Tough choices loom: Johnsen hosts strategic pathways forum
On the anniversary of start of his presidency, University of Alaska President Jim Johnsen once again took the stage to discuss Strategic Pathways and the future of the UA system as a whole at a public forum held on Thursday, Sept 1 in the Wood Center Ballroom.
Students, staff, faculty and community members gathered en masse to hear potential updates on the progress of a plan to address the university and state’s substantial budgetary issues, a plan which caused significant outcry upon its original announcement in the spring semester of 2016.
The forum began with an introduction of President Johnsen provided by recently appointed Interim Chancellor Dana Thomas.
Thomas emphasized the importance of gathering public feedback and input in the process of trimming down state and university spending to match a limited budget.
“Jim’s passion for both higher education and economic opportunity is illustrated by his long history of service in both of those areas,” Thomas said.
Following Chancellor Thomas’ introduction, President Johnsen provided his thoughts and concerns about the university, as well aspects of the state, university and high education he finds to be most important.
In his remarks, Johnsen placed key focus on the complicated relationship between three central factors; the great opportunities provided by the University of Alaska and the state, the significant and yet continuously unmet needs for higher education in Alaska and the ongoing budget cuts being handed down by the legislature.
Johnsen advised to batten down the hatches as the university took a 14 percent budget cut in the 2016 fiscal year, the third year of cuts in a row, with notice from the governor’s office of another potential 10 percent reduction within the next year.
Based on recent rates of high school and college drop outs, students leaving Alaska to attend college elsewhere and the UA’s own graduation rates, Johnsen predicted, that within six years only five out of 100 Alaska students will graduate.
“How do we meet these tremendous needs while our budgets are being cut?” Johnsen said. “For the last forty years, we’ve been literally swimming in oil money with only a few bumps along the way. But that era is passing and we have to do all we can to create a future for our university and for our state.”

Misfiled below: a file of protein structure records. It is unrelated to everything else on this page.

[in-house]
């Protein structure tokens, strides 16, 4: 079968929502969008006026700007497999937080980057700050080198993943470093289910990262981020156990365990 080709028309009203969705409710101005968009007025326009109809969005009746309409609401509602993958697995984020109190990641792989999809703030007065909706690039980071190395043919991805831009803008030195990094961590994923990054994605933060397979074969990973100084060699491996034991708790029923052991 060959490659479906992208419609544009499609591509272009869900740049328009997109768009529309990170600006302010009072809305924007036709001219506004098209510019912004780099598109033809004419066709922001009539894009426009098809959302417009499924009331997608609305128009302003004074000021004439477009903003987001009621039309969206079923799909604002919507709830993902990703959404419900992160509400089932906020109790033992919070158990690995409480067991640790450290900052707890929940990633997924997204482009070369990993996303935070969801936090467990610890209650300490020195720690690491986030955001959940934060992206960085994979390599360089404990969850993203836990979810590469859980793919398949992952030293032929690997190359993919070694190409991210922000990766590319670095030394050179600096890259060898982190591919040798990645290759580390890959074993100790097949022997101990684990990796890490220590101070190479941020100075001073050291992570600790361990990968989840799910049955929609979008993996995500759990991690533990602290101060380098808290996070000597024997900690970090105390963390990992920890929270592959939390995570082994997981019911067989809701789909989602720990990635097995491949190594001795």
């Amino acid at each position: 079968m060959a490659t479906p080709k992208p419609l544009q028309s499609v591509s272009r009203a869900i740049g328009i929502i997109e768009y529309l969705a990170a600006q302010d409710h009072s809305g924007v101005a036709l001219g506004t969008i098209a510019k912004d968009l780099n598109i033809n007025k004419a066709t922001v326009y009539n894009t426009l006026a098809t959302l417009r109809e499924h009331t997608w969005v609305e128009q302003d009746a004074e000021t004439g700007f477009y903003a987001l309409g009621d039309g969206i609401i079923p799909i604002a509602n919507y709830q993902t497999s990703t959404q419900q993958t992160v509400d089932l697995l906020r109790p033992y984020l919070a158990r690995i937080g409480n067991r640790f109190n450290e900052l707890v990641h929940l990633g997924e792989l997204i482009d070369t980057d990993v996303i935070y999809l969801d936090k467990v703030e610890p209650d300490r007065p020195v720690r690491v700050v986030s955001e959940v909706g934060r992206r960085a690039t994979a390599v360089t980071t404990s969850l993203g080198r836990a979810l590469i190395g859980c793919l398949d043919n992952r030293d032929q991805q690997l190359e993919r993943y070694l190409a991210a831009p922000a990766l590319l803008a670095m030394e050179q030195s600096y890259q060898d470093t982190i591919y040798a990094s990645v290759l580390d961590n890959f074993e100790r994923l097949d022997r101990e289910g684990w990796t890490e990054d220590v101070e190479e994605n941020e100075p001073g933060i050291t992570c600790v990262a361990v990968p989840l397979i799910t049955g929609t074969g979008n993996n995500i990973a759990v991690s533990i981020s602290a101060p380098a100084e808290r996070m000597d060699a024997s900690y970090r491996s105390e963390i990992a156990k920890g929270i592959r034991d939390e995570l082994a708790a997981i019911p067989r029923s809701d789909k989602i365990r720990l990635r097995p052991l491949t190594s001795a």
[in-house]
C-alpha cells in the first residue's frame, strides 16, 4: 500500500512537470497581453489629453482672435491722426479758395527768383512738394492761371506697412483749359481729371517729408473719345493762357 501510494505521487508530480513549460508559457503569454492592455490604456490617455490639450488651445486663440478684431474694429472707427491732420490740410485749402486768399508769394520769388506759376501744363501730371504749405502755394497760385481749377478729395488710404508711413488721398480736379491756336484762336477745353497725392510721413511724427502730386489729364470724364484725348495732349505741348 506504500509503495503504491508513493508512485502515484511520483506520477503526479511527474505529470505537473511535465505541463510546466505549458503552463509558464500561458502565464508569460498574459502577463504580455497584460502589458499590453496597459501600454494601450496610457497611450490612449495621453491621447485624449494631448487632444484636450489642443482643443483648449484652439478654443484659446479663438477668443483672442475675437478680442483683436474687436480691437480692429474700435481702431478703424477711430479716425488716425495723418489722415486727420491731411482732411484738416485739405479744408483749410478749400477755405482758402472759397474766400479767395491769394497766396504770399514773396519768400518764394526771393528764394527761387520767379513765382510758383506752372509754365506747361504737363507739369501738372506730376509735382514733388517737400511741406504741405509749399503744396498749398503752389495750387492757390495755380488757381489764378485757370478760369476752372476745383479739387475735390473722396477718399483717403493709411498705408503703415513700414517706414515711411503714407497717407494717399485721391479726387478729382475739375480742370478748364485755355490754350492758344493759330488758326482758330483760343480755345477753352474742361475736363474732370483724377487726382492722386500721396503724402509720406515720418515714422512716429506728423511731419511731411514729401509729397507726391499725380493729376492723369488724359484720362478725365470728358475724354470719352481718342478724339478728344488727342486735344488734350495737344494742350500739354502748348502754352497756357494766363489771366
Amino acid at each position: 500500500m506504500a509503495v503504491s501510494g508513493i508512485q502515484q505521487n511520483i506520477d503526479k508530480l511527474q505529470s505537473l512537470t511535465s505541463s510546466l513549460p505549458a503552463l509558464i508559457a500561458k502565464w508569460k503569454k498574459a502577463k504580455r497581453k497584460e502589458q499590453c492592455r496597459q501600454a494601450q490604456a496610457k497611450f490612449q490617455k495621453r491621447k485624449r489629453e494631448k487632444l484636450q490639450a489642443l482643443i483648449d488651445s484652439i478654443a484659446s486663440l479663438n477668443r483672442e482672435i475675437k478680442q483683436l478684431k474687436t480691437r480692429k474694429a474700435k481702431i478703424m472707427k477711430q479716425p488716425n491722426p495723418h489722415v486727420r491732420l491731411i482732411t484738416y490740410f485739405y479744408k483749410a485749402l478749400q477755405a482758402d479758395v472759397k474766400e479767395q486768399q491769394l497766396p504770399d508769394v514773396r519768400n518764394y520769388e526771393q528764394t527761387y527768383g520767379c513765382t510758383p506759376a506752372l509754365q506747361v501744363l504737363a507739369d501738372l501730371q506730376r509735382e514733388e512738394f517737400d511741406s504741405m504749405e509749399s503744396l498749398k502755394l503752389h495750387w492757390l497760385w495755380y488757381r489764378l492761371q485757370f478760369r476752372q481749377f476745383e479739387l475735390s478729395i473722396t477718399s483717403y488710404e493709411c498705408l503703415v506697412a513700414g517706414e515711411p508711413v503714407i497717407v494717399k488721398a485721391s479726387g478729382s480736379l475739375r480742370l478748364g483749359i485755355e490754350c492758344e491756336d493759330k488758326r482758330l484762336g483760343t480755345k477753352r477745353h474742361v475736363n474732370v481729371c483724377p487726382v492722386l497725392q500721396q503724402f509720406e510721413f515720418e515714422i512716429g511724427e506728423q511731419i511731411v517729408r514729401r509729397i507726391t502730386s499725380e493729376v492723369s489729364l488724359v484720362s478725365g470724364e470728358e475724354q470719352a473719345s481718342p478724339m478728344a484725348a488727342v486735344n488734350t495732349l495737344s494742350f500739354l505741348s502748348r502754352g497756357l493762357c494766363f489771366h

After the hostile reaction to the Strategic Pathways initiative received from across the university as well as the community upon its original announcement last spring, Johnsen emphasized in his remarks, the need and desire for collaboration with the public on this project.
“We have choices to make,” Johnsen said. “And instead of choosing to climb under the table and wait for oil prices to climb back up we’ve decided to actually be strategic and try to figure out how best to make decisions that build on strengths of each one of our three universities.”
Johnsen mentioned multiple times throughout his presentation not only his willingness, but his eagerness to hear any solid suggestions on where to go next. He reiterated this decision cannot and should not be made by a small panel behind closed doors.
“We’re a public university and we don’t get to do that,” Johnsen said. “We shouldn’t do that.”
Johnsen’s pleas for teamwork in solving this issue were met with complaints from members of the UAF community during the public comments at the end of the forum.
Microphones were placed on each side of the stage where members of the public could wait to express their thoughts on the matter, a line on the left for athletics related comments and a line on the right for academic comments. Athletics was the subject of the hour, however, with commenters using both lines to express their concerns for the Nanooks.
“By the time I left high school, I had to grades and scholarships offers that I could have gone to MIT, but I chose to attend UAF because in 1974 they started the women’s basketball team,” said Diane Hutchison, a Fairbanks Northstar Borough Assembly members. “I stayed in Fairbanks because of the connections that I made in this community through my athletics at UAF.”
Hutchison’s two adult children also attended UAF.
“Many of my employees are born and raised Fairbanksans who attended the university and decided to stay and work here,” Steve Lundgren, president and CEO of Denali State Bank, said. “I am concerned that if those programs are cut, the university is going to lose community support because you no longer have that outreach to the community itself.”
While several strong arguments were made in defense of academics, the vast majority of comments pertained to athletics, illustrating the impact that UAF sports has on the community.
Two more forums will be held later in the month to discuss progress on the Strategic Pathways initiative, one at the University of Alaska Anchorage on Sept. 8 and the second on Sept. 13 in Juneau. The Board of Regents will then convene to discuss further steps.